format). One last convenience is that once you have used the 'D'
command, OMNIMONXL will default to that command if you just type RETURN.
This allows you to scroll through memory by holding down the RETURN key.
This default will remain in effect until one of the other 'persistent'
commands (R or X) are used, at which time they will become the default.
TOGGLE DATA FORMAT: T
As mentioned previously, all numerical data is represented in hex.
However, when dealing with ASCII text it is more convenient to work in
character format. The TOGGLE command (T) is used to switch between hex
and character format. It affects three commands: ALTER MEMORY (A),
DISPLAY MEMORY (D) and SEARCH MEMORY (S). Other commands are unaffected
by the current data format.
To switch data formats type 'T' (RETURN). Upon first entering
OMNIMONXL the data type defaults to hex.
ALTER MEMORY: A addr byte byte ...
This command is used to change 1 or more contiguous bytes of
memory. You can type the change either as hex bytes (separated by
spaces) or as ATASCII character strings, depending on the current data
format (see TOGGLE). While it is possible to use the 'A' command by
itself at any time, it is not recommended. To display the area of memory
first with the 'D' command and then to position the cursor and make the
change is much safer (see DISPLAY MEMORY). This way you not only verify
that the memory at that location is the memory you intended to change,
but also that the current data format is compatible with the data you
To use the ALTER MEMORY command, type 'A' followed by an address.
Use a space to separate the address and the data and then start typing
the data. If in hex format, type hex bytes delimited by spaces. If in
character format, type a continuous character string. Terminate the
command with RETURN. At that point the indicated changes will be made.
The command line can be as long as you like or until the computer
SEARCH MEMORY: S addr byte byte ...
Searching is something that computers do very well and OMNIMONXL
has a very nice search function that works in either hex or character
mode. It will scan memory for any sequence you specify and display it in
a manner similar to the DISPLAY MEMORY command every time it is found.
This means you can alter any occurrence of that sequence by simply
positioning the cursor, typing the change and hitting RETURN (see
To use the SEARCH MEMORY command, type 'S' followed by the address
OMNIMONXL USER'S GUIDE
where you would like the search to begin. Then type a space followed by
the search sequence. This will be hex bytes separated by spaces in hex
mode or a character string in character mode (see TOGGLE). The search
will begin when you hit RETURN. The search sequence can be any length up
to the limit of the ATARI terminal input buffer. Even though it only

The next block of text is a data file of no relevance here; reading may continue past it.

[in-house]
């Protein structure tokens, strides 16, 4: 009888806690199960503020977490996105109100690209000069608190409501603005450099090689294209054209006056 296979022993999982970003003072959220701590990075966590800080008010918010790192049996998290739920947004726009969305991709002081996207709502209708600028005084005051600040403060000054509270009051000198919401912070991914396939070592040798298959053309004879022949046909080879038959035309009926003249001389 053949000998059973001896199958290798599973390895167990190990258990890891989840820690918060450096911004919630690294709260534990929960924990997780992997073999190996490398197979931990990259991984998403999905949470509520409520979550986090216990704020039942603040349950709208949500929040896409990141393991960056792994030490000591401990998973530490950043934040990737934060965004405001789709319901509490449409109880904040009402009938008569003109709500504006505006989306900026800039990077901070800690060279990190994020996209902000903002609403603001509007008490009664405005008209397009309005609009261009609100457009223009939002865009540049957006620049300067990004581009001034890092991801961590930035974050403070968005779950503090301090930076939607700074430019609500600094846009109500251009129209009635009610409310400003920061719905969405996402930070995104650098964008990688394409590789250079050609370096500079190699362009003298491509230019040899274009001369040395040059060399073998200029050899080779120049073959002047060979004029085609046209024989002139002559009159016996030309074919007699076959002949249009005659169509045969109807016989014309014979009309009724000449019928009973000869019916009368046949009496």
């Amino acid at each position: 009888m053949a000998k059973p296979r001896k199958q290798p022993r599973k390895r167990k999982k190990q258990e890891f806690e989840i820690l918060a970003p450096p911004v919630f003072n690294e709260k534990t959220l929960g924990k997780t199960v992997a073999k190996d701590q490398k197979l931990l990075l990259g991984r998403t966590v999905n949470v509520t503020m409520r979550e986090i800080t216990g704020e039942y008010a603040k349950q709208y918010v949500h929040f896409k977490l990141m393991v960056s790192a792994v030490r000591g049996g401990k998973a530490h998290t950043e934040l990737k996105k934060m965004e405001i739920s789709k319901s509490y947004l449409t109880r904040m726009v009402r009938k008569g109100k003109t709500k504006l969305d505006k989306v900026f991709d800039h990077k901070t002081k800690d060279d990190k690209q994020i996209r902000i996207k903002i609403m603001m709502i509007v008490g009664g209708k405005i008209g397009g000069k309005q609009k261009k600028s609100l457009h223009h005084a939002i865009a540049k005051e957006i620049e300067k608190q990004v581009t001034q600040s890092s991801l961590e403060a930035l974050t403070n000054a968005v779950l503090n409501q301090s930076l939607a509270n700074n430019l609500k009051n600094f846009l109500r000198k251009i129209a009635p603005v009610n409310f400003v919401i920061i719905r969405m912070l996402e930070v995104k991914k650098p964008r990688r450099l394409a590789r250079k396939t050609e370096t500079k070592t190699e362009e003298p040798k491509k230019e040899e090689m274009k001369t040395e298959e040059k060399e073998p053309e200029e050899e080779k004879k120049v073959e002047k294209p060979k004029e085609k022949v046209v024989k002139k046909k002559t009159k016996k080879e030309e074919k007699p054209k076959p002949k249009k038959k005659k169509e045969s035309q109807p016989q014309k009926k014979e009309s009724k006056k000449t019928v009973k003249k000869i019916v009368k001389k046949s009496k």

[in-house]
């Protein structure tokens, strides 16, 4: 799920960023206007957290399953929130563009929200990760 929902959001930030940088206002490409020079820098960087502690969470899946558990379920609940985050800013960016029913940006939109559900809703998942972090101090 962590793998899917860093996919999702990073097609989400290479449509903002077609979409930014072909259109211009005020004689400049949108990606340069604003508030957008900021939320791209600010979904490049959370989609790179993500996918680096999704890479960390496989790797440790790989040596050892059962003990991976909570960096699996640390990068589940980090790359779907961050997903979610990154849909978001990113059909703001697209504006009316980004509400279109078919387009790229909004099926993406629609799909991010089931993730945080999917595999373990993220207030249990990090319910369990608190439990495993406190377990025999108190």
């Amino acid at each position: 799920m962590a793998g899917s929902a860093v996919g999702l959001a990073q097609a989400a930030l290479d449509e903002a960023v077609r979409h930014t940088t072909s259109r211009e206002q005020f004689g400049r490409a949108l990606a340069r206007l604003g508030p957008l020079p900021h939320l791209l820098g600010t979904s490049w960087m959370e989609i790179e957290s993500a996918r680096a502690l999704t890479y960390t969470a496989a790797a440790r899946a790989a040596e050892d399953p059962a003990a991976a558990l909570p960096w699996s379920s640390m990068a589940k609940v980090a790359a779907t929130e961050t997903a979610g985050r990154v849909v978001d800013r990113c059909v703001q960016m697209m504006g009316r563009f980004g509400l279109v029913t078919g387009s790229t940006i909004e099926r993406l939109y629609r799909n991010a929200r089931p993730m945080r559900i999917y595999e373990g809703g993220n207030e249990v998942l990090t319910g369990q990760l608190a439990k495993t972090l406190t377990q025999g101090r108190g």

takes a few seconds to search all of memory, a search can be aborted by
holding down the START button.
Hex Conversion/Arithmetic: H = (■=• oper) (= oper) ...
This is a versatile command for converting hex to decimal and vice
versa. It will also do hex arithmetic by allowing you to specify an
additional hex number followed by an operand. The operands are + (add),
- (subtract), * (multiply), and / (divide). For example, say you wanted
to calculate the number of single density sectors required to write an
8K block of memory to disk:
H C000 A000 - 80 /
Wl A000 40
SC000 is first converted to decimal, then SA000 is subtracted and the
difference is printed out, and finally the result is divided by S80 and
the quotient is printed out.
The rules of the Hexadecimal Arithmetic command are:
1) The first number may be in hex or decimal with a decimal number
terminated by a non-hex character (i.e., 256T=$100).
2) Every number after the first must be in hex. If you need to use a
decimal number, convert it to hex first.
3) The divide operand (/) rounds down for fractions less than .5 and up
for fractions greater than .5.
PRINTER ON/OFF: P
If you want a hardcopy record of your OMNIMONXL session, you can
use the '?' command to cause anything being output to the screen to be
echoed to the printer. In character mode, inverse video characters are
printed as normal video and unprintable characters are translated to
dashes (-). Otherwise, everything on the screen will show up on the
printer. There is even a special single step mode (see EXECUTE) that
will trace through a program while outputting only to the printer and
not to the screen. This is useful for programs that use screen modes
other than GRAPHICS 0.
The 'P' command is a toggle function. Typing it once will enable
output to the printer and typing it again will disable output. If the
printer is not turned on or selected, the message 'I/O ERROR ' will
result. Care should be taken if the printer is enabled while reading or
writing to the disk (see READ DISK or WRITE TO DISK).
OMNIMONXL USER'S GUIDE
The trace turned on by the P command can be redirected to any
output device. If it is desired to output to something other than the
printer, store the device specification someplace in memory and point
ST25 (PBUFAD) to that location. The P command will then open up an I/O
channel to that device and the next P command will close it. For
example, if you were to store ' D : TEMP ' (notice the blank used as a
terminator) at $600 and store 00 06 at $125, the P command would open up